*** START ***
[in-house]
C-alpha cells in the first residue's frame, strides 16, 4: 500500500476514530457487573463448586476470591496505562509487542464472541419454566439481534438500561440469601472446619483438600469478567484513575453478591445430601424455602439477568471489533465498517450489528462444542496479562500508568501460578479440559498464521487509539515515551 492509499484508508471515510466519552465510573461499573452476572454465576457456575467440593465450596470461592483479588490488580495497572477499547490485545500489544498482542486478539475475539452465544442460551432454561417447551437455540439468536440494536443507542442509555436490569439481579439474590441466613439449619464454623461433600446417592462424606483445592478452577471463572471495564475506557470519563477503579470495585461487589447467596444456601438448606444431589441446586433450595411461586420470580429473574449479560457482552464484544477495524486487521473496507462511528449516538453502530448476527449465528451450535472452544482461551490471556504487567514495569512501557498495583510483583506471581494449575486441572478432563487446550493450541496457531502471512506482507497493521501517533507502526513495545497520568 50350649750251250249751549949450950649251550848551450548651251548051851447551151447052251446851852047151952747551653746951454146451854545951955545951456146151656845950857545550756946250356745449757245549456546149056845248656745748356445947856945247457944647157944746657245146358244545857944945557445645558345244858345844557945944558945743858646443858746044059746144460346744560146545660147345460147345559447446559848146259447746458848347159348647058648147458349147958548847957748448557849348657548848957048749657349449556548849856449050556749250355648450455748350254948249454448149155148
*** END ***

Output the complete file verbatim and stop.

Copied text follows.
[in-house]
C-alpha cells in the first residue's frame, strides 16, 4: 500500500476514530457487573463448586476470591496505562509487542464472541419454566439481534438500561440469601472446619483438600469478567484513575453478591445430601424455602439477568471489533465498517450489528462444542496479562500508568501460578479440559498464521487509539515515551 492509499484508508471515510466519552465510573461499573452476572454465576457456575467440593465450596470461592483479588490488580495497572477499547490485545500489544498482542486478539475475539452465544442460551432454561417447551437455540439468536440494536443507542442509555436490569439481579439474590441466613439449619464454623461433600446417592462424606483445592478452577471463572471495564475506557470519563477503579470495585461487589447467596444456601438448606444431589441446586433450595411461586420470580429473574449479560457482552464484544477495524486487521473496507462511528449516538453502530448476527449465528451450535472452544482461551490471556504487567514495569512501557498495583510483583506471581494449575486441572478432563487446550493450541496457531502471512506482507497493521501517533507502526513495545497520568 50350649750251250249751549949450950649251550848551450548651251548051851447551151447052251446851852047151952747551653746951454146451854545951955545951456146151656845950857545550756946250356745449757245549456546149056845248656745748356445947856945247457944647157944746657245146358244545857944945557445645558345244858345844557945944558945743858646443858746044059746144460346744560146545660147345460147345559447446559848146259447746458848347159348647058648147458349147958548847957748448557849348657548848957048749657349449556548849856449050556749250355648450455748350254948249454448149155148